It was two days before Donald Trump’s arrival, and in the Greenwood neighborhood of Tulsa some ground rules were being laid down.
America, incredibly, was just waking up to the fact that a century ago Greenwood included Black Wall Street, the most prosperous black neighborhood in the entire country. Then, in 1921, its citizens were murdered and their houses and stores bombed by a white lynch mob that killed up to 300 in one of the worst racially motivated massacres in American history. Now, there were rumors that either Donald Trump or Mike Pence might tour the neighborhood.
Folks were not having it. I knew because Cleo Harris told me. Harris owns a store selling Black Wall Street T-shirts and was holding court in his humid shop. “You know, Trump wouldn’t come down here by himself,” said Harris. “He’d have pushed 911 and just be waiting to push ‘dial.’”
Trump had earlier announced his rally would be on June 19th, a.k.a. Juneteenth, a hallowed day in black history, when the nation’s last slaves, in Texas, were notified in June 1865 that they were free, more than two years after Lincoln had issued the Emancipation Proclamation. Trump moved the rally back one day, and earlier in the afternoon quipped that “nobody had ever heard” of Juneteenth until he started talking about it.
This made Harris shake his head and wipe moisture off his forehead. Sweat soaked his “I Can’t Breathe” T-shirt.
“That’s what I’m talking about: arrogance,” Harris told me. “That’s what back when I was in high school we called an arrogant, preppy white kid.”
Harris got nods from the small crowd in his store.
“He doesn’t want to respect the black man,” said Harris. “He wants our black vote. He’s not getting my vote. Period. He’s inciting hatred. He’s inciting racism. First of all, you disrespect by trying to show up on June 19th, knowing that it wasn’t 1776 when we were emancipated.” Harris looked tired. “The government backed down from giving us 40 acres and a mule and then bombed us in 1921, when we were supposed to be free. Now this.” Harris grimaced.
“I’ll tell you the only way Donald Trump is coming into my store is in the middle of the night when I’m home sleeping and he breaks in.”
LIKE DONALD TRUMP’s actual presidency, everyone thought 20,000 screaming fans gathering indoors and shooting out COVID-19 droplets while shouting out tired “Lock Her Up” chants was a terrible idea. That included everyone from Cleo Harris to Anthony Fauci to Tulsa’s entire black population, who saw Trump’s appearance on Juneteenth weekend as another fuck-you to their community.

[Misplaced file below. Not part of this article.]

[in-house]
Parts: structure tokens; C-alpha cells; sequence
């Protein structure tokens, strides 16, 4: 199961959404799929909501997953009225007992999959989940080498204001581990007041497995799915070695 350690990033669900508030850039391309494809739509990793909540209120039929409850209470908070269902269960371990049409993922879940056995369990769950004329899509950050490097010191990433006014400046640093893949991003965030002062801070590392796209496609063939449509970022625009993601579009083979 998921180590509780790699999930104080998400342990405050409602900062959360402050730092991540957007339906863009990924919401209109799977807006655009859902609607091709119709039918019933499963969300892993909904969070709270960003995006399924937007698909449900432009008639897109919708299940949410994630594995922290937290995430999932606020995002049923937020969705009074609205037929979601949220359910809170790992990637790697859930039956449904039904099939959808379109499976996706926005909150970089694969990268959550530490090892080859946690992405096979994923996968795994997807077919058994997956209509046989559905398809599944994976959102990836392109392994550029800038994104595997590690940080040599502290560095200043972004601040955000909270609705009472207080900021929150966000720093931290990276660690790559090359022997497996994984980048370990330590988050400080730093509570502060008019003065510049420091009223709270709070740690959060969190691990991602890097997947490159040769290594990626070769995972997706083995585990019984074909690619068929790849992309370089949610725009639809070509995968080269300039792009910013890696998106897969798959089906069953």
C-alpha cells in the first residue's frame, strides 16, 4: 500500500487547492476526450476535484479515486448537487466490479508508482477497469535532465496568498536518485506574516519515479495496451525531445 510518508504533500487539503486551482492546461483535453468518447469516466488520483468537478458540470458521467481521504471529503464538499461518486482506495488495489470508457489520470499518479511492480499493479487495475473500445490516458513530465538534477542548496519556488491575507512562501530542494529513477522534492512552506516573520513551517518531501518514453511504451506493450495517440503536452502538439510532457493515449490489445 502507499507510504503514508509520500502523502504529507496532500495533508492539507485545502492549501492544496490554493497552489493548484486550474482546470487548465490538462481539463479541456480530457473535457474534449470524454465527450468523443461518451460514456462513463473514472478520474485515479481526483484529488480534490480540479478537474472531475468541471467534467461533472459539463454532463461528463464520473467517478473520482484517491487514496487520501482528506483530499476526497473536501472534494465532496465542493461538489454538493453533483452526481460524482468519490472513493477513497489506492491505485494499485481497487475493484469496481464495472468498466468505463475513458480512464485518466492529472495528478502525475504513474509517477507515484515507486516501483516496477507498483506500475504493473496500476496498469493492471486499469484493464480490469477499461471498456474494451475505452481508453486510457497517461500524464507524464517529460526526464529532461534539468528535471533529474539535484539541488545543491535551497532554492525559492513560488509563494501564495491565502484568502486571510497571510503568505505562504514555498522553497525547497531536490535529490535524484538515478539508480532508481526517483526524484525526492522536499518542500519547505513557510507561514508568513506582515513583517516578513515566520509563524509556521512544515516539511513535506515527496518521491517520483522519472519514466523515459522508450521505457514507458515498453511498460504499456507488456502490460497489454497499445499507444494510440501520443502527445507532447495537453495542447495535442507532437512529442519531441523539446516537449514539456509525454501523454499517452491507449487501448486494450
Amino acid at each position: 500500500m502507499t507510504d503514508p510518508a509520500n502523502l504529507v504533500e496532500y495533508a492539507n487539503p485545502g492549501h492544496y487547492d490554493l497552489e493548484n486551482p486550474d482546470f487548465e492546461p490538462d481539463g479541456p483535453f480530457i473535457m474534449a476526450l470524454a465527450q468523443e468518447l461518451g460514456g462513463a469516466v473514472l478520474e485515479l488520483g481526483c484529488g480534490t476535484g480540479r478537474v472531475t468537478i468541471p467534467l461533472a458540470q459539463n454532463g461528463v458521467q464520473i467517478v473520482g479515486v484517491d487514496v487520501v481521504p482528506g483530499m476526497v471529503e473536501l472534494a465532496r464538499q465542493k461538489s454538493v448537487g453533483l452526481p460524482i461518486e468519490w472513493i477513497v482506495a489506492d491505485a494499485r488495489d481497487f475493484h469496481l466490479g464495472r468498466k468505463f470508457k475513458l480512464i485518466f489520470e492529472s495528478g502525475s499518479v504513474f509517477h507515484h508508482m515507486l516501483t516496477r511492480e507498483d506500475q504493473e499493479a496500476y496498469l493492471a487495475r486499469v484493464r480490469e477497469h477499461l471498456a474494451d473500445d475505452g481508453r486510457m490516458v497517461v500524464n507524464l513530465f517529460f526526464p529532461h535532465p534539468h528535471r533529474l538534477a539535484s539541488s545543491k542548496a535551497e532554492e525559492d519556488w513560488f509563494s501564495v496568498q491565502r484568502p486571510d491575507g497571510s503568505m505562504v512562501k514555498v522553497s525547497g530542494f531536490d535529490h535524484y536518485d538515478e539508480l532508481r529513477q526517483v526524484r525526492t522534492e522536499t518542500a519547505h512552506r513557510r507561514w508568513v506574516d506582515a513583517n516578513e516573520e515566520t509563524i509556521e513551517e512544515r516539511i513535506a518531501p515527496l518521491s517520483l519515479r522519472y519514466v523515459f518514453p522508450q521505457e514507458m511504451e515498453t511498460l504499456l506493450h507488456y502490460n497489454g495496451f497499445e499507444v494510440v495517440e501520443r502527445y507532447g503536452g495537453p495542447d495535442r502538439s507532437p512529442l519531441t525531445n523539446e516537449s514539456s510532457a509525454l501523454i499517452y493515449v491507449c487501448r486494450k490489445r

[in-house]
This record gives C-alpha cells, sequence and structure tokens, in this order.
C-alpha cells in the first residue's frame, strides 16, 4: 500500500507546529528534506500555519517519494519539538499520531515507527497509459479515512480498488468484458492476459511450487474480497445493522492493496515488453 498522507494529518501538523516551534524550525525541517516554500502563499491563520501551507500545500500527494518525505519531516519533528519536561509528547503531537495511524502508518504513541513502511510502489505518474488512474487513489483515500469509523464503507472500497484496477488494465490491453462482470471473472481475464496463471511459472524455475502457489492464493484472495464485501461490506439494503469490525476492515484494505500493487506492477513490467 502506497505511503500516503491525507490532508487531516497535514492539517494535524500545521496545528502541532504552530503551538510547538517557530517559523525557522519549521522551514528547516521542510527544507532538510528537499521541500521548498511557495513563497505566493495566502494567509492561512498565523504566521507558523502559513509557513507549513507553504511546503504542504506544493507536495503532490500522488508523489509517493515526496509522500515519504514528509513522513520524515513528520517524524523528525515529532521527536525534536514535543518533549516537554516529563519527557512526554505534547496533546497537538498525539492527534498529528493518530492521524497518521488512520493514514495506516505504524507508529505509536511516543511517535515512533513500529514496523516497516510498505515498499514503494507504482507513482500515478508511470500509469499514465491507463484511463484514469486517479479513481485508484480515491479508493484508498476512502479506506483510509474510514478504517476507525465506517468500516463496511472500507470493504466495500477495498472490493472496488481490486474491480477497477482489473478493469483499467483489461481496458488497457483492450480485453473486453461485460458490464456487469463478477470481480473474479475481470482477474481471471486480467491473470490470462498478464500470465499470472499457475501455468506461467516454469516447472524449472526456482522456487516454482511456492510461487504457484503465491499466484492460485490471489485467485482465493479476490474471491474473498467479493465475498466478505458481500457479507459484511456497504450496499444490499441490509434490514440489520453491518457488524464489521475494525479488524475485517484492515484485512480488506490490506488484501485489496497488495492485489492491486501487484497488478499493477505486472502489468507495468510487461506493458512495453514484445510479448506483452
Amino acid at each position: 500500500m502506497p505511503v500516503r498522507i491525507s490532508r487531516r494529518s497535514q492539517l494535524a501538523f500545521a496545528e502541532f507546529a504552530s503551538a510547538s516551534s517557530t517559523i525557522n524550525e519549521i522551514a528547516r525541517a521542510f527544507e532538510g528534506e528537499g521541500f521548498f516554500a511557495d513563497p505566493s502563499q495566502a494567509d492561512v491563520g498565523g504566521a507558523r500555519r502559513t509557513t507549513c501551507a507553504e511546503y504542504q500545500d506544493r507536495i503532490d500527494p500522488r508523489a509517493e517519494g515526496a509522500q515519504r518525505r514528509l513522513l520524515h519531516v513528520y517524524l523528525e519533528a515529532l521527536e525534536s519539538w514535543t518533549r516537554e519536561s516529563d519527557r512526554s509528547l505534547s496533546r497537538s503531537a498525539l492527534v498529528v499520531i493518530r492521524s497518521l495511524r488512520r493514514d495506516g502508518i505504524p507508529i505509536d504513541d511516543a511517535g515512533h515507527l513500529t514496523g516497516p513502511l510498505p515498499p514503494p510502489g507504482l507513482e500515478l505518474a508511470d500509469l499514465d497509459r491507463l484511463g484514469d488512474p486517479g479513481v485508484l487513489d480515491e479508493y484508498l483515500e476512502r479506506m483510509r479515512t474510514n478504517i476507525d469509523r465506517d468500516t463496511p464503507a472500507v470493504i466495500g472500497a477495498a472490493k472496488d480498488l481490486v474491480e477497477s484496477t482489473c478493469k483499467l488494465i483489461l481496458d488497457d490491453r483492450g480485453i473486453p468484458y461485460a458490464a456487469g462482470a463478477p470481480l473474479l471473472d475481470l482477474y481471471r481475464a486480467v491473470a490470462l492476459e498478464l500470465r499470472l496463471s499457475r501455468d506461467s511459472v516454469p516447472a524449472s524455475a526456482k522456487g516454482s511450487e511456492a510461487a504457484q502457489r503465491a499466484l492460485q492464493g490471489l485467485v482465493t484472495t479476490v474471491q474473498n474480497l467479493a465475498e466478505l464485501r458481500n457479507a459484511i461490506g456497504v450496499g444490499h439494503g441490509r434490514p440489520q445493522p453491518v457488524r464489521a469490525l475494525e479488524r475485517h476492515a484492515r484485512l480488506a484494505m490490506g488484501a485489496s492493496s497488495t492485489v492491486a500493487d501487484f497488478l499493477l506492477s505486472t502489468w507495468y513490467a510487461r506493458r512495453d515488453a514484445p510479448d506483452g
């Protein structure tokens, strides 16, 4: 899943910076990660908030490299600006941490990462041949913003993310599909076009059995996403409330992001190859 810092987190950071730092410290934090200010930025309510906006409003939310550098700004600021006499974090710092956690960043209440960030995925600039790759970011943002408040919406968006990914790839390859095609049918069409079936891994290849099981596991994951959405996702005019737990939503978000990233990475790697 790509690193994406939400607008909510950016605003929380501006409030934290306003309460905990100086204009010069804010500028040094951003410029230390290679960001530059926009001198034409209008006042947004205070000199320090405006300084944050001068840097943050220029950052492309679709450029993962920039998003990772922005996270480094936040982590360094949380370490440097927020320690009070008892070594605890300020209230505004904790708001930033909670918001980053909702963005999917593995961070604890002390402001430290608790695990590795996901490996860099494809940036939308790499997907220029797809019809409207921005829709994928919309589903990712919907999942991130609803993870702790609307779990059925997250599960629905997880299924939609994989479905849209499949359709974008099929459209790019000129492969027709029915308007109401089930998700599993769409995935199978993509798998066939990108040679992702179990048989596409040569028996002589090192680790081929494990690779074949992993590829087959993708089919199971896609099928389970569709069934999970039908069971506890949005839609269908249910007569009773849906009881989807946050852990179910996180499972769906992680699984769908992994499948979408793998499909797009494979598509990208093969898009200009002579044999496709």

And like Donald Trump’s actual presidency, it still happened.
It was supposed to be a big deal: the reopening of Trump’s America and the beginning of his re-election crusade. The time for the silent majority to re-emerge triumphant and assert its support for the president. The campaign got a million ticket requests, according to the campaign. All the networks descended on Tulsa. The hotels recalled long-laid-off workers.
Of course, Americans had different expectations depending on where they stood on the racial and ideological divide. Some were just here for the spectacle. On Friday night, an overweight man in an American-flag polo shirt and matching floppy hat was chatting up a summer-solstice wizard on the streets of Tulsa the night before Donald Trump’s grand contagion experiment.
“I’m here for the history,” said the stout man. “This is the first time in American history where a president has just said ‘Fuck you’ to the doctors and scientists.”
Nearby, teens did a dance routine for the Trump die-hards while chanting ‘four more years.’
Me? I was feeling righteous, mainly because I’d just done a vodka shot in a cholera-ridden dive bar where I might have saved a life by persuading a shaggy-haired poet to leave his “Trump Has a Micropenis” poster at home tomorrow.
“You’re probably right,” Nathan Merkel told me. He was a native Oklahoman attempting to make sense of his home state. “I’m trying to connect and have a dialogue. I don’t think the sign helps.”
Good call. I was heading back to my hotel when I overheard the fat man and the sorcerer talking about the implications of tomorrow’s rally. Tim Lilly was the large gentleman’s name and he had driven up from Dallas to sell flashing American-flag pins for five bucks. The markup was only 40 percent, so he had to sell a lot of them to break even.
“You buy one and I’ll sing ‘The Battle Hymn of the Republic.’”
I bought and he sang. Not bad.
I then asked him about his history theory.
“Trump is putting it all out there. He’s going to be right or wrong,” Lilly told me. His cherubic face lit up like one of his flashing flag pins. “We’ll know in three weeks!”
He anticipated my last question. “I know, I should be concerned because I’m heavyset.” He shrugs. “But I’m not.”
The last I saw of him, he was walking past a woman in a “Make the Democrats Shit Their Pants” T-shirt.
Everyone seemed really happy. Back at my hotel, a sweaty French journalist who seemingly teleported to Tulsa from a Graham Greene novel made his way to the bar and ordered two margaritas. Someone asked him what the French thought of all this. He wiped the sweat from his forehead with his arm.
“Oh, we think everyone here is fucking crazy.”
ONE OF THE DEPRESSING THINGS about covering a Trump rally is the mind-numbing similarity of the ‘what got you here’ answers from the president’s supporters. There is a sameness that mirrors the predictability of the vulgarity of their T-shirts reading “Joe Biden Sucks, Nancy Pelosi Swallows” and “Trump 2020, Re-Elect the Motherfucker.”
There is the misinterpretation of bravery. I asked Darrell, a man from Tulsa sitting at the front of the line to get into the BOK Center, why he would risk his health for the sake of a political rally. “We wouldn’t have won World War II if we hadn’t taken risks,” reasoned Darrell.